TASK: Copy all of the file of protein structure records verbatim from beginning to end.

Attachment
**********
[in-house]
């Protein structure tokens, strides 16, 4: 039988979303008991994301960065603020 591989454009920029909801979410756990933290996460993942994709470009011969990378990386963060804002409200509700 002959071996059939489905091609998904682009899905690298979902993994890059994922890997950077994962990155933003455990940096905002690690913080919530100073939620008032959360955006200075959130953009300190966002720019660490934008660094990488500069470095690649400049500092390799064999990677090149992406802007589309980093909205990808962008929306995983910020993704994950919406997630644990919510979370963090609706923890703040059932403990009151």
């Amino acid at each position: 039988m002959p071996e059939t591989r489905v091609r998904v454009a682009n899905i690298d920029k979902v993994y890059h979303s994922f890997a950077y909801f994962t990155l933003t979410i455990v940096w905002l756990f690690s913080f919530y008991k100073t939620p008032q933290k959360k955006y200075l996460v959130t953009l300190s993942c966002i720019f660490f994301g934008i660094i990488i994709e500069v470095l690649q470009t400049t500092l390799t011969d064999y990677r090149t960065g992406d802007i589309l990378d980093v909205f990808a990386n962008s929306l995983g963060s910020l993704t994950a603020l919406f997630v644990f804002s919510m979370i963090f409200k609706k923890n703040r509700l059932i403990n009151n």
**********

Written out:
[in-house]
């Protein structure tokens, strides 16, 4: 039988979303008991994301960065603020 591989454009920029909801979410756990933290996460993942994709470009011969990378990386963060804002409200509700 002959071996059939489905091609998904682009899905690298979902993994890059994922890997950077994962990155933003455990940096905002690690913080919530100073939620008032959360955006200075959130953009300190966002720019660490934008660094990488500069470095690649400049500092390799064999990677090149992406802007589309980093909205990808962008929306995983910020993704994950919406997630644990919510979370963090609706923890703040059932403990009151």
């Amino acid at each position: 039988m002959p071996e059939t591989r489905v091609r998904v454009a682009n899905i690298d920029k979902v993994y890059h979303s994922f890997a950077y909801f994962t990155l933003t979410i455990v940096w905002l756990f690690s913080f919530y008991k100073t939620p008032q933290k959360k955006y200075l996460v959130t953009l300190s993942c966002i720019f660490f994301g934008i660094i990488i994709e500069v470095l690649q470009t400049t500092l390799t011969d064999y990677r090149t960065g992406d802007i589309l990378d980093v909205f990808a990386n962008s929306l995983g963060s910020l993704t994950a603020l919406f997630v644990f804002s919510m979370i963090f409200k609706k923890n703040r509700l059932i403990n009151n």